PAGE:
The Story of How a Ball Pit Was The Most Stressful Thing of My Life

Just to start off, here’s a picture from said ball pit.

My friend, Joe, and I were at an event called Rose Mansion. It’s basically an Instagramable event, we go as a goofy way to have fun. So my goal in this ball pit was to look like this…

But I looked more like this.

Relooking at these pictures on the train got me thinking. It had me thinking about the sensation of sinking and feeling trapped. The second you were in the ball pit, it literally sucks you into it’s hot, sweaty grips and I felt terrible. It reminded me of how life sometimes sucks me into it’s hot, sweaty grip too. But you know what saved me in both the sense of life and the ball pit? Friends. Joe didn’t hesitate to reach out a hand and help me out (he only laughed a little.) I also know that in life he would be right there to scoop me up when life turns into a ball pit.

It’s easy to feel trapped and want to just give up and accept your fate as being stuck in the bottom of the ball pit. It’s the hardest to stand up alone. But, it’s doable to get out of the ball pit when you ask for help. So, reach out your hand, ask for help, and get out of the dang ball pit!

Moral of the story: don’t be afraid to ask for help. And if you’re having trouble finding someone, find me, I’ll be right there. (Also, there’s a reason there aren’t many adult ball pits, they are awful.)

-Mikayla Olivia Orrson

Press for Help

New Yorkers or tourists,

Have you ever been to the Clark Street station on the 2 and 3 train?

Brooklyn Heights is a lovely (and wealthy) area in Brooklyn. Currently, I work at a hotel restaurant in this neighborhood which means I have to get off everyday at the Clark Street station.

Why is this annoying? Because the only way to get from the train platform to the street is by elevator. So, imagine my frustration as I’m running late to work and having to hold the elevator for people who walk slower then the dead.

Recently, I was on an incredibly packed elevator at this station and I positioned myself as the ‘conductor.’ That’s what I call the person that presses the floors and the door close/open button. On this day, it was me. I was late to work and I was aggressively slamming the ‘close door’ button. Listen here, Frenchies, you can wait for the next elevator, the Brooklyn Bridge isn’t going anywhere.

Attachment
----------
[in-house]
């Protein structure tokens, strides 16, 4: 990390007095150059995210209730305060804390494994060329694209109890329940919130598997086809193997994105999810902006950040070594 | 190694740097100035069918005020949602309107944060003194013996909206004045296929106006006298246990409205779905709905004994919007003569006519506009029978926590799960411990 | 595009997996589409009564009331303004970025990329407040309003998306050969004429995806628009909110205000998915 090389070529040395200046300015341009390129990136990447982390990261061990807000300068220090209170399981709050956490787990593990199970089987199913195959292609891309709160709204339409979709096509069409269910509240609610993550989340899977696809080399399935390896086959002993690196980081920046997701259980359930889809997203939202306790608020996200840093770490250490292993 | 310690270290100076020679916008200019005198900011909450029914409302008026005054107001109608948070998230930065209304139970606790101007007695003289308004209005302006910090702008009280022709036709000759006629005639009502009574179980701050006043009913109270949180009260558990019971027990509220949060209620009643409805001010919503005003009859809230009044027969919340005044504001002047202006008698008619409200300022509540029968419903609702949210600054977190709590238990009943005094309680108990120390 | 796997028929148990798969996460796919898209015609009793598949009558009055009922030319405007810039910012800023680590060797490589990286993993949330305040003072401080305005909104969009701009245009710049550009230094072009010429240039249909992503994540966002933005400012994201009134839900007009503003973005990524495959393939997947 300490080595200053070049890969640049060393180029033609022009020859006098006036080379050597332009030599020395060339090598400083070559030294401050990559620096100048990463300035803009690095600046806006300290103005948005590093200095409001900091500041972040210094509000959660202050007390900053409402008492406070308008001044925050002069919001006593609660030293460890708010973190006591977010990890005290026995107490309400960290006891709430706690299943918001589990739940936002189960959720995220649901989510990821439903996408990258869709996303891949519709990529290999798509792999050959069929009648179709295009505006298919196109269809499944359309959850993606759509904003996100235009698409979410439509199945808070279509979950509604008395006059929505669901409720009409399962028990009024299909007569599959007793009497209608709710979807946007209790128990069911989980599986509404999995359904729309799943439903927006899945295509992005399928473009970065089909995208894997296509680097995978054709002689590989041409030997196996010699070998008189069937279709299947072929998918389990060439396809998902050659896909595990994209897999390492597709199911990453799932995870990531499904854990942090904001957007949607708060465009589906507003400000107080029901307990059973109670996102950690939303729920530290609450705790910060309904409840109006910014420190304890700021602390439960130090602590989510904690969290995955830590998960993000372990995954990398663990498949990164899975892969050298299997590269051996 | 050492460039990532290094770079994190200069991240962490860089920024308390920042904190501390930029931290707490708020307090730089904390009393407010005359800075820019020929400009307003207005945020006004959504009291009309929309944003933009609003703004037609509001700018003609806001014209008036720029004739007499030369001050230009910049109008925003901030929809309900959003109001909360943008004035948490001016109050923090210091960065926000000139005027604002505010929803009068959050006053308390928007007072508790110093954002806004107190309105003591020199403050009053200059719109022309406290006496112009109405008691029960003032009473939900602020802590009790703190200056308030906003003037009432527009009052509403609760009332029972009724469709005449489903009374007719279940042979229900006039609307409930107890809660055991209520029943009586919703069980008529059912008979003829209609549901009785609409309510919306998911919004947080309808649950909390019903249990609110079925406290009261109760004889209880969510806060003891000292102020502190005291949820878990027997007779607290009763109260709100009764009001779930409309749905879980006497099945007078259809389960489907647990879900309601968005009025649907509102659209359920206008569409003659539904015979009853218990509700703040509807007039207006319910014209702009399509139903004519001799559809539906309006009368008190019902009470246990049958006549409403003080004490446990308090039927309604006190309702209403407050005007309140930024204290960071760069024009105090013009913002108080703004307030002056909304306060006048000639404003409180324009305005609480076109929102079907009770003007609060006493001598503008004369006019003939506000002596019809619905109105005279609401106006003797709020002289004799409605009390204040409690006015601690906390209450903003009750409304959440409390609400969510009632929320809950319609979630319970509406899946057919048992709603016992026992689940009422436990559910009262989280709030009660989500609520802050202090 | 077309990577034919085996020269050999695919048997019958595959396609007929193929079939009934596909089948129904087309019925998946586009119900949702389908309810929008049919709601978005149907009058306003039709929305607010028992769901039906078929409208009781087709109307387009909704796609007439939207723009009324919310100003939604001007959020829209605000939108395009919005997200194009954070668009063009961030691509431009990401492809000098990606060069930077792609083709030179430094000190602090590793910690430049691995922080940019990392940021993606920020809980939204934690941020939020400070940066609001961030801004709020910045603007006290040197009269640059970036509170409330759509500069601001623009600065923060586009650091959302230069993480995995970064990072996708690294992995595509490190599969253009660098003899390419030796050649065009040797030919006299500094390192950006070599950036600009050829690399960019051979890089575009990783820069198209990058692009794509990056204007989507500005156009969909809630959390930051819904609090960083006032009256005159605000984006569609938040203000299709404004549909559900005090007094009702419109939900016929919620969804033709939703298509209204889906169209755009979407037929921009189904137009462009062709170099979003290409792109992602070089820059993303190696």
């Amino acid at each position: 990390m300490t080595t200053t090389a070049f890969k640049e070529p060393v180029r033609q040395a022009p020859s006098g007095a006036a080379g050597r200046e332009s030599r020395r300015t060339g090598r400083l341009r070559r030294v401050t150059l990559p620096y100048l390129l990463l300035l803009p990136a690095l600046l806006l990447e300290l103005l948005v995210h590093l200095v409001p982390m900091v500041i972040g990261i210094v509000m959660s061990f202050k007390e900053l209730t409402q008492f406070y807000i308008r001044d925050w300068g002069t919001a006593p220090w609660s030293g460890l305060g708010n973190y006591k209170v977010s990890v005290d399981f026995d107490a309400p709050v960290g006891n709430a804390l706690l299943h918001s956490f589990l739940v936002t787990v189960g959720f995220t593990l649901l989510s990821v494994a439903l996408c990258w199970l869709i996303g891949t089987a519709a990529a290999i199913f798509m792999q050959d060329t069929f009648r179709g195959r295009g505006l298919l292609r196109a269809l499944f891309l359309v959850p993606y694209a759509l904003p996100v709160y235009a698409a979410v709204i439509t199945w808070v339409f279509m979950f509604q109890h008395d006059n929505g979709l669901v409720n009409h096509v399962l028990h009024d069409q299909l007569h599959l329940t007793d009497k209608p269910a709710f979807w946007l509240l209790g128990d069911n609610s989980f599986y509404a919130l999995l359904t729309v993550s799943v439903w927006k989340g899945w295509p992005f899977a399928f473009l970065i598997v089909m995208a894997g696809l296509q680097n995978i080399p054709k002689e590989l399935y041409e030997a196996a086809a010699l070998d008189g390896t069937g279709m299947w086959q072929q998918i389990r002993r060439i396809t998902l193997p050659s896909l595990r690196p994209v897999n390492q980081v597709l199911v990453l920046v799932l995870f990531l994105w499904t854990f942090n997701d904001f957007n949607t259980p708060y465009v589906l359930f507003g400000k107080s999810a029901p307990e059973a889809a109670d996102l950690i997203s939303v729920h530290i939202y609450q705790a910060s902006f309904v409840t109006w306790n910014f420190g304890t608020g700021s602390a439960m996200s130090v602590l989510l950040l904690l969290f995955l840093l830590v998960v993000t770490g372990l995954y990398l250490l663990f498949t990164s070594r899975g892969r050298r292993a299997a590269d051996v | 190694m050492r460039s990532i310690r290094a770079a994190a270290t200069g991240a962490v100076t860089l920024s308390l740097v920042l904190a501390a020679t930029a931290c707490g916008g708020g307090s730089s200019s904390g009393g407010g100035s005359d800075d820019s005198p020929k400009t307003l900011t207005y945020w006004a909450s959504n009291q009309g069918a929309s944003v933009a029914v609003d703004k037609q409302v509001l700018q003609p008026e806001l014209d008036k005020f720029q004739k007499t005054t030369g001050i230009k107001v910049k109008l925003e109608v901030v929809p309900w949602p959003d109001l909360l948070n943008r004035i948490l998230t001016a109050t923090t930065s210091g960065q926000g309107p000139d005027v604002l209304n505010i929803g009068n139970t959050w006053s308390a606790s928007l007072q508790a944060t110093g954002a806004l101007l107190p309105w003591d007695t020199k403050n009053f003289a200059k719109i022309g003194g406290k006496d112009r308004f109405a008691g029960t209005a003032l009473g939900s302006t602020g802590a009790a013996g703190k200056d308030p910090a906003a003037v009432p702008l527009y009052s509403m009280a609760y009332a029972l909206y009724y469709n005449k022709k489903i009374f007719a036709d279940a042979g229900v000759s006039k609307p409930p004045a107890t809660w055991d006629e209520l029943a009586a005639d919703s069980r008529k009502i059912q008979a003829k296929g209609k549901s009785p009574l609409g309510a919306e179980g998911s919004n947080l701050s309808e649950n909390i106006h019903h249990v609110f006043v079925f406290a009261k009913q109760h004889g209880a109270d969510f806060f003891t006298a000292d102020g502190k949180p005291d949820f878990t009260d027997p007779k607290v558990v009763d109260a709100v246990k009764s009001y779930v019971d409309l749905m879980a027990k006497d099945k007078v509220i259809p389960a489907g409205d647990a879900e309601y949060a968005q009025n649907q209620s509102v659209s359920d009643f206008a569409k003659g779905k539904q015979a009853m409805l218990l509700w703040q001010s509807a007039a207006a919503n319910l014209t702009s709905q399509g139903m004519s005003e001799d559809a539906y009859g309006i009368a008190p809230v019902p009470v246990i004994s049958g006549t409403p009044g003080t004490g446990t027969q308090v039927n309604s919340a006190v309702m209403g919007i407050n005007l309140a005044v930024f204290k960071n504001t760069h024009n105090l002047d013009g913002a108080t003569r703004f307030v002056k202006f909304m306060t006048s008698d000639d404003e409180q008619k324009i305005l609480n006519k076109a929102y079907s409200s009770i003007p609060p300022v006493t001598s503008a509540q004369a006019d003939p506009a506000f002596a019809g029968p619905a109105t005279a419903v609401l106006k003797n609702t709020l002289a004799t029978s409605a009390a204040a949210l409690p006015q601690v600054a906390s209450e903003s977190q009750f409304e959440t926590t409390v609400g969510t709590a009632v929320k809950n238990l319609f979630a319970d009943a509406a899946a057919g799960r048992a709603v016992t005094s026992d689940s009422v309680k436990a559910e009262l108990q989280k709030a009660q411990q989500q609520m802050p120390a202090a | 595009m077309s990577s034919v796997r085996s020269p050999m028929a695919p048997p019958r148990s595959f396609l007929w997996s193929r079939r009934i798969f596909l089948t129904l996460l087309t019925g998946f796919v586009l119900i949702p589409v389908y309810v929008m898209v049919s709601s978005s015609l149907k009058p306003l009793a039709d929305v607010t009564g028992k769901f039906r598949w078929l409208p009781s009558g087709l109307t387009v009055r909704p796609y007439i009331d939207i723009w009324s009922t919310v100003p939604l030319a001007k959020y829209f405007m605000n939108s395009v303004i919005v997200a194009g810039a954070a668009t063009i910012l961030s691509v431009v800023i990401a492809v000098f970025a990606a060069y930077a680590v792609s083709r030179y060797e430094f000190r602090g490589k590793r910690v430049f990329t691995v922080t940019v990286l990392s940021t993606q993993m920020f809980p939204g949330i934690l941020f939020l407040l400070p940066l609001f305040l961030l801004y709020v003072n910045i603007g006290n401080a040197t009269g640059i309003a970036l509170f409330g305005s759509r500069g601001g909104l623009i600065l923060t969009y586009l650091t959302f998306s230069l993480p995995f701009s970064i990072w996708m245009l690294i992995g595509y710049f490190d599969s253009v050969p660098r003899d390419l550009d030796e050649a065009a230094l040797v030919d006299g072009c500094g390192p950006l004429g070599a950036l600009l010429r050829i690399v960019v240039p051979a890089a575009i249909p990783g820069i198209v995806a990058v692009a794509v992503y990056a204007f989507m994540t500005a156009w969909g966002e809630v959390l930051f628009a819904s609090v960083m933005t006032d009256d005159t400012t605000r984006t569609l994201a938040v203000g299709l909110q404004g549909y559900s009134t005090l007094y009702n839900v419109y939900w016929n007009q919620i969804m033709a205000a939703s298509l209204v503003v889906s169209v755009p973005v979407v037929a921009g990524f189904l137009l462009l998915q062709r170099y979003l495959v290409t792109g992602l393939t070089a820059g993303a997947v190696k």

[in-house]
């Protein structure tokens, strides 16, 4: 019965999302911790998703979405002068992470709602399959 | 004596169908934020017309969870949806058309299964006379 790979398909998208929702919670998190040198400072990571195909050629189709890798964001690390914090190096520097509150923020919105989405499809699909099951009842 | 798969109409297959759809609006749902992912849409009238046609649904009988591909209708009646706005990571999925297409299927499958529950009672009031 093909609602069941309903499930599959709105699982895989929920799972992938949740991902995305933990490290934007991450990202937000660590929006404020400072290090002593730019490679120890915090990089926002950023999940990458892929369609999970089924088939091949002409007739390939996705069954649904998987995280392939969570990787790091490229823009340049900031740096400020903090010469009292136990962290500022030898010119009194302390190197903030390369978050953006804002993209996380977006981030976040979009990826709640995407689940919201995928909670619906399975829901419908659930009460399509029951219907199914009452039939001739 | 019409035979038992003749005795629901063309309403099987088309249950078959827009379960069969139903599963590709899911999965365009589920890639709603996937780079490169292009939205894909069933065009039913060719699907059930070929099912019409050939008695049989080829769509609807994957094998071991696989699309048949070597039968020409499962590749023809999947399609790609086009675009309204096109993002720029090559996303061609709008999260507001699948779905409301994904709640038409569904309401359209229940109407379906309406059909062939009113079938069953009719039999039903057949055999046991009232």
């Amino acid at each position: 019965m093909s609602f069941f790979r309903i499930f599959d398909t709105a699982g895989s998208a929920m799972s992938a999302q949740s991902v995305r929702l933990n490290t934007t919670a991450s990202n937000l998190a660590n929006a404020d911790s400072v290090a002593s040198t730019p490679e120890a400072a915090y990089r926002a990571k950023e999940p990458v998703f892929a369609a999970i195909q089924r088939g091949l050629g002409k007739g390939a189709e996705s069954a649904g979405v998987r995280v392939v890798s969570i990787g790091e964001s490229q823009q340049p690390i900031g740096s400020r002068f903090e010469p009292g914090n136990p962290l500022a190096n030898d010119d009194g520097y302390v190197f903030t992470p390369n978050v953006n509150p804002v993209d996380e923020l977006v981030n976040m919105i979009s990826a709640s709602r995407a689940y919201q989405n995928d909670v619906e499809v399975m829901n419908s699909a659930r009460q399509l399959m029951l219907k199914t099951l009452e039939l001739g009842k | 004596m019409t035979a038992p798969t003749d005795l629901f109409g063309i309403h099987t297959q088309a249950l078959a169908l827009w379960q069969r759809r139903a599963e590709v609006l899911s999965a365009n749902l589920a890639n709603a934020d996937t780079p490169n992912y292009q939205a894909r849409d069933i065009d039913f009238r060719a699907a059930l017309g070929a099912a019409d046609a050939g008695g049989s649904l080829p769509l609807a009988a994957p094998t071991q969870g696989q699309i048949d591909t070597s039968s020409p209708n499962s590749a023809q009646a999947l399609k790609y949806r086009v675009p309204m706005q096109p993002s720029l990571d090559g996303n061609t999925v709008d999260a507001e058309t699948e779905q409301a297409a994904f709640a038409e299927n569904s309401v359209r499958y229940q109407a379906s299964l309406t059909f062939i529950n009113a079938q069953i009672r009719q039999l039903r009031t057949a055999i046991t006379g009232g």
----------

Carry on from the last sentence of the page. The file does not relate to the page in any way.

After the elevator filled up, I finally got the door closed. I was so annoyed, I played me ‘pissy New Yorker card.’ That’s when you look mean and lean on the nearest surface.

The Mean and Lean.

Expect this elevator had a special feature that I learned about.

When I leaned on the wall as my act of ‘Fuck you,’ I hit the PUSH FOR HELP button.

The elevator doors were closed, it’s packed, and not moving. All we hear is the emergency intercom calling.


That’s when the death glares came my way and I tried to morph into the wall.

Hello. What is your emergency?

I didn’t react at first but this one woman looked like she was going to smack the shit out of me so I leaned in.

Umm hi. Mikayla, here. So sorry. I was leaning against the wall. You know the mean and lean. Well, I accidentally hit this emergency button. But, there isn’t an emergency. I’m very sorry. I hope you have a lovely day.

Radio static.

What is your emergency?

I leaned in further and yelled into the intercom.


That last part got me more stares.

Did someone lean against the button?

I sighed.


And just like that, the elevator moved again and we were freed. I can safely say I didn’t make any friends during this experience and I was very late for work.

Moral of the story: karma will get you for being mean and definitely watch where you lean.

-Mikayla Olivia Orrson